In an interview, a Regency executive said the company closed its CRT site in Upper Sandusky, Ohio this summer due in large part to a reduced CRT supply from Best Buy. The retail giant began charging consumers for electronics recycling services earlier this year.
“That reduced the flow of CRTs,” Julius Hess, Regency’s vice president, said. “We knew they were going to be doing that, but until something happens you don’t know how big of an impact it’s going to be. And it turned out to be a fairly significant impact.”
Glass ramifications in Upper Sandusky
Regency’s Upper Sandusky venture was unveiled in 2012 as a partnership between the firm and Dlubak Glass, a company that uses leaded CRT funnel glass in a variety of end products, including ceramics, lighting, glass beads and fiberglass. Dlubak’s Ohio facility is located next to the former Regency CRT operation.
Under the arrangement, Regency dismantled CRT devices from its suppliers and delivered separated CRT glass to Dlubak for further processing. Best Buy sent Regency CRTs collected through its in-store recycling program.
Theresa DiMarco, Best Buy’s electronics recycling program manager, told E-Scrap News Regency remains a Best Buy partner. She declined to comment on the status of CRT collections.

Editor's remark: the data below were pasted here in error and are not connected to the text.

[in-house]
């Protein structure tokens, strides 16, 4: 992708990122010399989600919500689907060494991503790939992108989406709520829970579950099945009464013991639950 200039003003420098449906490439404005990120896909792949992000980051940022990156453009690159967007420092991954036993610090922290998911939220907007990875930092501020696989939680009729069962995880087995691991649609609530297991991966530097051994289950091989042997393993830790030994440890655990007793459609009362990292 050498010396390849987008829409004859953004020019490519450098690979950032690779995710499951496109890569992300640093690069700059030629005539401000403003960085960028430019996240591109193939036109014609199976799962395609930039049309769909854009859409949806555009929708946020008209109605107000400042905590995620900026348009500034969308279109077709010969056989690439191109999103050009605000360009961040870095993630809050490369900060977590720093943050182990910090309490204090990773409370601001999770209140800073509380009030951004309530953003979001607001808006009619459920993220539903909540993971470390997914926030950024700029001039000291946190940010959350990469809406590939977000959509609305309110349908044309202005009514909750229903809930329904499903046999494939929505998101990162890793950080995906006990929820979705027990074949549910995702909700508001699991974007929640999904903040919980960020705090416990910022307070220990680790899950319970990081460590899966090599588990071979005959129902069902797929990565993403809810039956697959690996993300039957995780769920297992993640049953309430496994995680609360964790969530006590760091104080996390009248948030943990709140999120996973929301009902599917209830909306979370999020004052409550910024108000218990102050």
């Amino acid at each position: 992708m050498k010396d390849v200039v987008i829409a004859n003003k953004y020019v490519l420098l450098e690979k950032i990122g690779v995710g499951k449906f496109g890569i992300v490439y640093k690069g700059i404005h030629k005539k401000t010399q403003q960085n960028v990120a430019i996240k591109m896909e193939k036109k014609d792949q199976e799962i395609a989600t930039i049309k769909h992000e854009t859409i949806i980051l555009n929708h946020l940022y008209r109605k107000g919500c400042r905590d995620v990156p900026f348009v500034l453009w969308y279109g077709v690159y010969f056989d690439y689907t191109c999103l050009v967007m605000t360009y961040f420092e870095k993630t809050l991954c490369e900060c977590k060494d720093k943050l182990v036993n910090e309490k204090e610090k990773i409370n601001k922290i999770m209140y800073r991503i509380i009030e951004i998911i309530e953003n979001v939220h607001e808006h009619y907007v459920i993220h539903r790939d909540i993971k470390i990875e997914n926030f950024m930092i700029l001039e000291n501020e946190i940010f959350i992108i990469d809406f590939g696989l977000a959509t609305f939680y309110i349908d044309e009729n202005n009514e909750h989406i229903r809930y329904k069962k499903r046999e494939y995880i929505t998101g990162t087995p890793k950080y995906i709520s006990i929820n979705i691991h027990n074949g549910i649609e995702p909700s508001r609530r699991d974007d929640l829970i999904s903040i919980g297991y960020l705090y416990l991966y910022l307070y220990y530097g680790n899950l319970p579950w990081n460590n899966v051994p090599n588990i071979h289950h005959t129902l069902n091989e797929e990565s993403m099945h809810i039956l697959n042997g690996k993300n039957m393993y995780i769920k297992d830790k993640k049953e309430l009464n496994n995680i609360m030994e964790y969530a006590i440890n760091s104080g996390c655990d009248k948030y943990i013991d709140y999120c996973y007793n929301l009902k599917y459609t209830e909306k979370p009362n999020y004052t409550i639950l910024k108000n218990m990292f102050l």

The CRT glass processing partnership between Regency and Dlubak was unique in the U.S. e-scrap industry. Other companies that have developed similar arrangements, such as those maintained between Novotec in Ohio and Glencore in Canada or Cali Resources in California and Videocon in India, require material to be shipped downstream for further processing.
Hess said Regency is now using a handful of vendors to process its reduced load of CRT glass and noted “Dlubak is still available to us.”
New sites in Florida, Alabama
The closure of the Upper Sandusky site, which Hess said has been cleared out of all material since July, has been made up for in part by two additional sites opening in 2016 under the Regency name.
Hess told E-Scrap News Regency opened an R2-certified processing site just outside of Tampa, Fla. in January and another facility this summer in Huntsville, Ala., which is scheduled for an R2 audit in November.
“The Tampa site is pretty much a full-scale recycling operations, including shredders and a baler,” Hess said. “The Huntsville facility is relatively small and has maybe 10 or so employees.”
The company now has six facilities operating, with two in Ohio, one in Georgia and one in Illinois in addition to the recently opened Alabama and Florida sites.
“[Regency] started out as an ITAD company and as a refurb company and we’re still very big in ITAD and refurb,” Hess said. But he added the company continues to take in a steady stream of CRT devices.
“To get the material we really want, we’ll take that,” Hess said. “The less CRT glass we get in, the better we like it. But we’re not going to move away from giving our suppliers what they need.”